Denuvo Couldn't Even Protect Total War: Warhammer 2 for a Day
Once upon a time, hackers and developers alike thought Denuvo signaled the end of video game piracy. Fast forward through a few years and several additional versions of the anti-pirating software, and now it's about as intimidating as a newborn kitten. Earlier in the year, hackers managed to cut down the time it took to break Denuvo in a game from a month or so to a few days -- and recently, Sega's Total War: Warhammer 2 was cracked in just 10 hours.
Games cost a lot of money to develop, especially AAA titles like Resident Evil 7: Biohazard and Total War. So it's little wonder developers want to limit piracy as much as possible. However, now that Denuvo seems pretty much pointless because it's getting cracked on every game that features it, one has to ask why developers continue to use the software at all.
There are a couple of answers to that. In the end, it may very well be that it's time for developers to move on to other ways of combating piracy, but the current methods of doing so (Denuvo included) offer the most benefit -- for now.
What the Heck is Denuvo?
Denuvo is an anti-tampering technology developed by the eponymous Austrian company. It is and isn't DRM in itself, being a type of rights management. But instead of being a standalone program, it works with a game or platform's existing DRM to help make it secure.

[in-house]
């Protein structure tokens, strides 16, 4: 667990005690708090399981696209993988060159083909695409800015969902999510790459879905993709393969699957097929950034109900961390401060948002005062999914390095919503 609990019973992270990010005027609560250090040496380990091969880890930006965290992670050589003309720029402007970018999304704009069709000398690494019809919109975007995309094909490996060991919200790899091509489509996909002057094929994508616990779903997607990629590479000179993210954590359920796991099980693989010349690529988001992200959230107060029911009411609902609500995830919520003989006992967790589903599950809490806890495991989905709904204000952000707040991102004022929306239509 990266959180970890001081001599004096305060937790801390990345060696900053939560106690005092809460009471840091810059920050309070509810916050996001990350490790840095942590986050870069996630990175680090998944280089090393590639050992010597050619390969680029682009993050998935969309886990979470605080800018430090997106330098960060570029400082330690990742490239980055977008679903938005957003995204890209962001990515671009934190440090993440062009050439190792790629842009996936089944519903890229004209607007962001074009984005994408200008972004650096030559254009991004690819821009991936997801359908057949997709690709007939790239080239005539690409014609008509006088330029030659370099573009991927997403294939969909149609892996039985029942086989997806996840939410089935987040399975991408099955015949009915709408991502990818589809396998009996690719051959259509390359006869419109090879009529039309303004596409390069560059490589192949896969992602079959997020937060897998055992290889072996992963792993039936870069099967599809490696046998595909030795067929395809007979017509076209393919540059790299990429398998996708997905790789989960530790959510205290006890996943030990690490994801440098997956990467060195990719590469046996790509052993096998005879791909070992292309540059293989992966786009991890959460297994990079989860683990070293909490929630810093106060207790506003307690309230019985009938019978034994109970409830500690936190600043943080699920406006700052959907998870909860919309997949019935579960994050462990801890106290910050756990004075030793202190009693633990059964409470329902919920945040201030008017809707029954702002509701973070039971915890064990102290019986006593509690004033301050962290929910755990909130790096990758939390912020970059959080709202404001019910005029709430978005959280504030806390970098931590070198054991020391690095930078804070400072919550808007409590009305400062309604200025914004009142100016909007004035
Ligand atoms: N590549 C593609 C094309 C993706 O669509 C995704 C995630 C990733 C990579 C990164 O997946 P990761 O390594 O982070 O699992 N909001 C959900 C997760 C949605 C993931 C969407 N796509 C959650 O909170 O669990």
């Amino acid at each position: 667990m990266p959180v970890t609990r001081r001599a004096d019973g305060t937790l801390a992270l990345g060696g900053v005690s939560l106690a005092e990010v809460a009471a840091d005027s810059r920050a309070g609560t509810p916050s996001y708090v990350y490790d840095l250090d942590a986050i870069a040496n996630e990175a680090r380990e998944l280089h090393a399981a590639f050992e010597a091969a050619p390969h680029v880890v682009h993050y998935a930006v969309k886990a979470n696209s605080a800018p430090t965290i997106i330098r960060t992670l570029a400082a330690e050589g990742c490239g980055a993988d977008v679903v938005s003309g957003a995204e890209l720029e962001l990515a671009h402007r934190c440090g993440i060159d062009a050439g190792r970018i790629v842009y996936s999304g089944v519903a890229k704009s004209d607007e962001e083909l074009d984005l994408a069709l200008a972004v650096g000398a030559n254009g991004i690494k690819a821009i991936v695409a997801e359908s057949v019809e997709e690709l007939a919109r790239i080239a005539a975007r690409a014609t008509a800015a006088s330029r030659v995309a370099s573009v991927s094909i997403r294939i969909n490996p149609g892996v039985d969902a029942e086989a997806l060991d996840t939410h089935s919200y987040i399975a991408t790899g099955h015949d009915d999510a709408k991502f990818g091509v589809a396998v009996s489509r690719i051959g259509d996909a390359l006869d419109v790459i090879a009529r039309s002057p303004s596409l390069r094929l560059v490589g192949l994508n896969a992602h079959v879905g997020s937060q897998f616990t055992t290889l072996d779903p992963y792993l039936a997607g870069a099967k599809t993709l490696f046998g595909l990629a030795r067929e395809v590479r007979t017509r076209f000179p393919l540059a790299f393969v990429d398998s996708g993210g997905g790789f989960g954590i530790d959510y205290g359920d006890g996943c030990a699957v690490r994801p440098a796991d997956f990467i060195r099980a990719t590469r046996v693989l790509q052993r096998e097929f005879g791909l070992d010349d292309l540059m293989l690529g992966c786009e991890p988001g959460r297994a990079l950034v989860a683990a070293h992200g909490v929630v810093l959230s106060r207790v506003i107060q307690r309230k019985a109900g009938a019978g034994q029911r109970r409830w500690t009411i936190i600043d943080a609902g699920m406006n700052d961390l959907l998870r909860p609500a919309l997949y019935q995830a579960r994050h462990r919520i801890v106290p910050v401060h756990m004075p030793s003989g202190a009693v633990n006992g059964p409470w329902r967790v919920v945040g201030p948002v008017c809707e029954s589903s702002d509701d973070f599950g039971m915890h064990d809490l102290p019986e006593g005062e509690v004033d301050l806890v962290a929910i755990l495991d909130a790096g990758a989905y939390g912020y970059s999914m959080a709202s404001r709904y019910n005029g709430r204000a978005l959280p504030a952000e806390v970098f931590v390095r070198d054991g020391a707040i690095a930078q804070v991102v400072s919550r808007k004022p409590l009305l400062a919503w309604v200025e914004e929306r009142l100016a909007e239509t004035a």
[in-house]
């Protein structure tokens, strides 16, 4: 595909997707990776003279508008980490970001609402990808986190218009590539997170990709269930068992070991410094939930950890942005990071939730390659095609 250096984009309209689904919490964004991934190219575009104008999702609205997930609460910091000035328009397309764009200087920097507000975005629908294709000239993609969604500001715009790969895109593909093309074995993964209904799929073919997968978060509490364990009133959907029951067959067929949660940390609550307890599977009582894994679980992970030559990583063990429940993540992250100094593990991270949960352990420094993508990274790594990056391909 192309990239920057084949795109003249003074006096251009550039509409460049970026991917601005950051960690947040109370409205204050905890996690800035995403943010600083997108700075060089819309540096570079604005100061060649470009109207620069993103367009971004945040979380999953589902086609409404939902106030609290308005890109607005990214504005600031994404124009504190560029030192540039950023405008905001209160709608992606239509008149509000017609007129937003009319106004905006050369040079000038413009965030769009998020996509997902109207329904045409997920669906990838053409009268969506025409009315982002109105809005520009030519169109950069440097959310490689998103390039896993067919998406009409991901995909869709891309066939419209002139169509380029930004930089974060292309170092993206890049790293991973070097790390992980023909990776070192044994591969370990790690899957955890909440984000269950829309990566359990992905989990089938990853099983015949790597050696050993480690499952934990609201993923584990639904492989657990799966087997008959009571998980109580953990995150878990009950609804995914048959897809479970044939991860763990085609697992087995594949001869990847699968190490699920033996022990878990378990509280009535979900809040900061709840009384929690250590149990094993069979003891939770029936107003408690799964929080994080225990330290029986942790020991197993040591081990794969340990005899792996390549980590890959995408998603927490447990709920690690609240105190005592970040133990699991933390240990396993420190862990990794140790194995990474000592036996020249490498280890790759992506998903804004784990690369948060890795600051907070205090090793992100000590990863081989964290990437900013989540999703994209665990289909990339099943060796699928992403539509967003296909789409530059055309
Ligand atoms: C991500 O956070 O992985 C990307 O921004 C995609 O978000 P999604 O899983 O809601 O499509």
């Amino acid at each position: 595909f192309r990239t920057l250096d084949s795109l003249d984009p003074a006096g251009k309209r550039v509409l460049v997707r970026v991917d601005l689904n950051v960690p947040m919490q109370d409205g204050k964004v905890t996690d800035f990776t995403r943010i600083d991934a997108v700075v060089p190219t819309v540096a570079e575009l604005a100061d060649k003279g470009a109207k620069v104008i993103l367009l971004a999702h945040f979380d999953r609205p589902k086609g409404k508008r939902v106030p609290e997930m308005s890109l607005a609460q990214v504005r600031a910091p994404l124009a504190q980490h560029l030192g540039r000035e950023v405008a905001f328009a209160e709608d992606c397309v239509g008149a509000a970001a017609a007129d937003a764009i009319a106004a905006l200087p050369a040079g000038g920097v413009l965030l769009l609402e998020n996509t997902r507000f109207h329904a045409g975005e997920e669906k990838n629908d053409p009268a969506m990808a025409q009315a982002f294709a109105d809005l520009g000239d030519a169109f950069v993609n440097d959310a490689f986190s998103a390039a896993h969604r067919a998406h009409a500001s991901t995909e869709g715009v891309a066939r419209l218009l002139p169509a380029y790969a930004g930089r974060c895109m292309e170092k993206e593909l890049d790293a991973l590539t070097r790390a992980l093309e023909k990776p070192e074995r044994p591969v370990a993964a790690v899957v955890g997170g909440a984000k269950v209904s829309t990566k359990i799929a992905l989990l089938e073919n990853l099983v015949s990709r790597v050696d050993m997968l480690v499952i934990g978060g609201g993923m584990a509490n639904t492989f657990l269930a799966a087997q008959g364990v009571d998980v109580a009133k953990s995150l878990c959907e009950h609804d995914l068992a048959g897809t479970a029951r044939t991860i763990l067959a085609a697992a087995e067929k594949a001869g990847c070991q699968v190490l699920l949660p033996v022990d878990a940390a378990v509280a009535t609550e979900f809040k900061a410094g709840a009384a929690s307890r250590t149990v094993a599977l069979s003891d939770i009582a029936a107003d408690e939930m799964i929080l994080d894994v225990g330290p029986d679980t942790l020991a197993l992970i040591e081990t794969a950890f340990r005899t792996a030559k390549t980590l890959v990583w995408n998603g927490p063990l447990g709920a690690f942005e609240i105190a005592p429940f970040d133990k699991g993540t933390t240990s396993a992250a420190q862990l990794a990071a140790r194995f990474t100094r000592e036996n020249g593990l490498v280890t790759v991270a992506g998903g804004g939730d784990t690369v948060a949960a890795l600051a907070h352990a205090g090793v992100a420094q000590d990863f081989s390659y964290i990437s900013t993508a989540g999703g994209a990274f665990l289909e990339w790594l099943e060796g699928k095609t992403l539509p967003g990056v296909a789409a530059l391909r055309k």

For example, Sonic Mania didn't have two types of DRM -- Denuvo was just there to make Steam's notoriously light DRM difficult to get through.
It's rather expensive for developers to use Denuvo, so you'll mostly find bigger name companies like Sega, Ubisoft, or Capcom employing it. But that's not always the case, as Grey Box used it for a time with RiME.
Beyond the obvious reasons of wanting to demo a game or not wanting to pay for it, there are a couple of reasons why gamers loathe the sound of Denuvo's name as well. Some claim it negatively affects a game's quality, either through slowdown or something along those lines.
Developers are always quick to say Denuvo as nothing to do with a game's performance though, just as Sega did with the Sonic Mania offline-play controversy. A more pressing issue, at least from a developer's viewpoint, is that a lot of players are quick to say that DRM of any kind just shows that developers don't trust consumers.
To that end, some notable figures in the industry, including Super Meat Boy's Tommy Refenes and the developer behind The Witcher, refuse to implement Denuvo or DRM, arguing that trusting the consumer and developing quality games will go further in preventing problems. The boost in popularity from such a move wouldn't hurt either.
In spite of all the hubbub around it, Denuvo continues to be used. Why is that? There has been some chatter around the Internet that developers are entitled to a refund if Denuvo gets cracked within a certain timeframe. Kotaku spoke with a Denuvo representative and posed that same question. The representative's response was slightly ambiguous, saying he couldn't speak about arrangements with individual clients but that refunds were not offered as part of the deal. If these arrangements with individual clients do include refunds, then it's not a difficult decision for a developer to make -- since one way or another, that developer wins.